It is because this type of casual racism is the ultimate identity politics/political correctness sin in 21st century America. Among many liberal Americans it’s enough for a lynching, practically. Many Americans have been taught to accept the sins and crimes caused by capitalist competition, but racism is a no-no! And for Scorsese and his completely reactionary Italian pride this is surely the ultimate sin!
It’s all part of how the movie is one big character assassination of Hoffa with too many proofs to mention. He (impossibly) refuses to fly his office’s flag at half mast after the assassination of JFK. Hoffa is repeatedly the corruptor of American justice, and not the Deep State and RFK’s very historically real “Get Hoffa” squad of civil rights abusers. De Niro is a “real union man” unlike Hoffa, who is portrayed as a unionist solely out of pride and lust for power – he screams, “This is my union! This is my union!” Hoffa-as-egofreak is hammered home again and again.
But one wonders: Was Scorsese more incensed by Hoffa’s (totally unproven) anti-Italian slurs, or that he fought against his beloved Italian-American Mafia? “Who does he think he is – Castro?” That is uttered as an insult because socialism and Castro fight the Mafia, and so does Hoffa, but the average American viewer is endlessly urged to side with the Mafia by people like Scorsese.
The script inadvertently hits on a fundamental flaw in Scorsese’s mentality: Pacino upbraids someone for not knowing “the difference between fraud and extortion”. The latter gets federal charges which are twice as harsh because it involves the use of force. Using this as a foundation to show the difference between the crimes of unions and the crimes of thugs would at least have provided the script for an entirely different movie about Hoffa – assuming a 21st-century Hollywood production simply had to be anti-Hoffa and anti-labor – but it was quickly dismissed.
However, force is not a crime to Scorsese. Force is simply a reality of life which must be accepted – this explains why even the WWII fight against fascism was neutered of morality and injected with cynical self-interest. This is rather (and I hate to get personal) the fearful view of a very small-statured person, which Scorsese is. Similarly, in seemingly every Scorsese movie after the mid-1980s the anal rape endemic in US prisons is referenced – that’s an odd obsession of his, but this all adds to the proofs that a common theme of Scorsese’s is the omnipresence of unjustified force and the inability to stop such force, or even to morally oppose such force.
However, the omnipresent use of unjustified force in American foreign and domestic policy – it is simply a reality of life which must be accepted. Thus, Scorsese is actually reflecting modern American society. I have found that in America everyone – no matter how big or well-armed – fears unjustified imprisonment & punishments, as well as the inability to have personal security in urban areas.
Back to the demonisation of Hoffa: In a case of incredible artistic revisionist history, the script is written to imply that Hoffa went to jail for the Kennedy assassination. Hoffa didn’t go to prison until 1967, and for a case which has nothing to do with JFK’s death.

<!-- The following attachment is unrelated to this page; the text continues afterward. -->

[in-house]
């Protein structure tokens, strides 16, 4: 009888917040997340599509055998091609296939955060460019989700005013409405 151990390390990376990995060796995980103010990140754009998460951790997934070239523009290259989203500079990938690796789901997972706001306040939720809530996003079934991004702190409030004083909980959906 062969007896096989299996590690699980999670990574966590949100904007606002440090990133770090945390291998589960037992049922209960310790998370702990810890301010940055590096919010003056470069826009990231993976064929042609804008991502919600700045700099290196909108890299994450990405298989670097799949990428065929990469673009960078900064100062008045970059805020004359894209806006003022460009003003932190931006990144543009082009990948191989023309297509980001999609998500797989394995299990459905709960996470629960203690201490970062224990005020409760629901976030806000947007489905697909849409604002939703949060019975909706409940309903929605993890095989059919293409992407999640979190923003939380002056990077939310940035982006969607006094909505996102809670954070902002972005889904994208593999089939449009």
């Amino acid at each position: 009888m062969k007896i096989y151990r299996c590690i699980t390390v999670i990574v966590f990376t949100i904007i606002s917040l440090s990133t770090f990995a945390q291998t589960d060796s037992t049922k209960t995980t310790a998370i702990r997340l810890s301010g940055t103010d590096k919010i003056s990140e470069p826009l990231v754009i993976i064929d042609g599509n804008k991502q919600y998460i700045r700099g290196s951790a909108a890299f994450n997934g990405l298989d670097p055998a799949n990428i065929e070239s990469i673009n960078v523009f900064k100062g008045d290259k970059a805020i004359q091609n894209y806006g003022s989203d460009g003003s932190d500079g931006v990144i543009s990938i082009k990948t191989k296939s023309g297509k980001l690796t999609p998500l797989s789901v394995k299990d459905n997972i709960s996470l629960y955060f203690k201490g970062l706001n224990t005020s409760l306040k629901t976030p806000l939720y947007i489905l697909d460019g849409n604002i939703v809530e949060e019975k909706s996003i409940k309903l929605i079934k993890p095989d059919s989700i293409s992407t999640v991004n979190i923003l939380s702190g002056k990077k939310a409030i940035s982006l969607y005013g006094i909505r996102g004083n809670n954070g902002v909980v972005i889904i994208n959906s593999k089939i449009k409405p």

Wait – I thought it was the Italians who were boasting about killing JFK, Marty? Now it’s organised labor which killed Kennedy and went to jail for it?
But it’s absurd to look for logic and a serious historical/political/intellectual analysis in a Scorsese movie – they are empty entertainment and the goal is merely to establish a certain feel and style. For example, the first three hours (!) of the movie is one reinforcement after another to the audience that De Niro is such an incredibly loyal guy… and yet he is the one who personally kills Hoffa? Can you get any more personally disloyal than that, LOL?
Ultimately, De Niro’s loyalty is to criminality, professional criminality, not to humanity or comradeship, but Scorsese relentlessly and falsely humanises his many criminal De Niro characters in this way. The average moviegoer may not care enough to publicly denounce such characters and refuse to sympathise with them – they may even admire them anyway.
But how can the generational torch ever be passed in capitalistic, competition-driven US society?
I have found that in the US one either goes out on top, or they don’t go out at all. Scorsese is trending in the latter direction, obviously.
Much has been made of the technology – requiring scores of millions of dollars – which de-aged De Niro’s and Pacino’s faces. I find such gushing over technology boring, and it distracts from serious discussions. But it did permit absurdities like: in real-life the woman playing the De Niro character’s wife is 30 years younger than De Niro himself. The Anglo-Saxon view is art should be “as a mirror” – has anyone ever seen such an age difference in real life (at least to count statistically among the hoi polloi)?
What is more interesting is that Scorsese works once again with all the same actors. It’s interesting on a nostalgic level, but nostalgia and cheap sentimentality is the anthesis of great art; does this choice also reflect his generation’s refusal and inability to work with the younger classes and promote their interests instead of their own aged desires?
The problem is that such greedy tribalism and cliquishness kept Scorsese from evolving as an artist for this picture. Not only is he lazily banking on the meta connections his audience makes with De Niro and Pacino to increase this film’s alleged depth and appreciation, but such boring casting pushes him to boringly reference himself.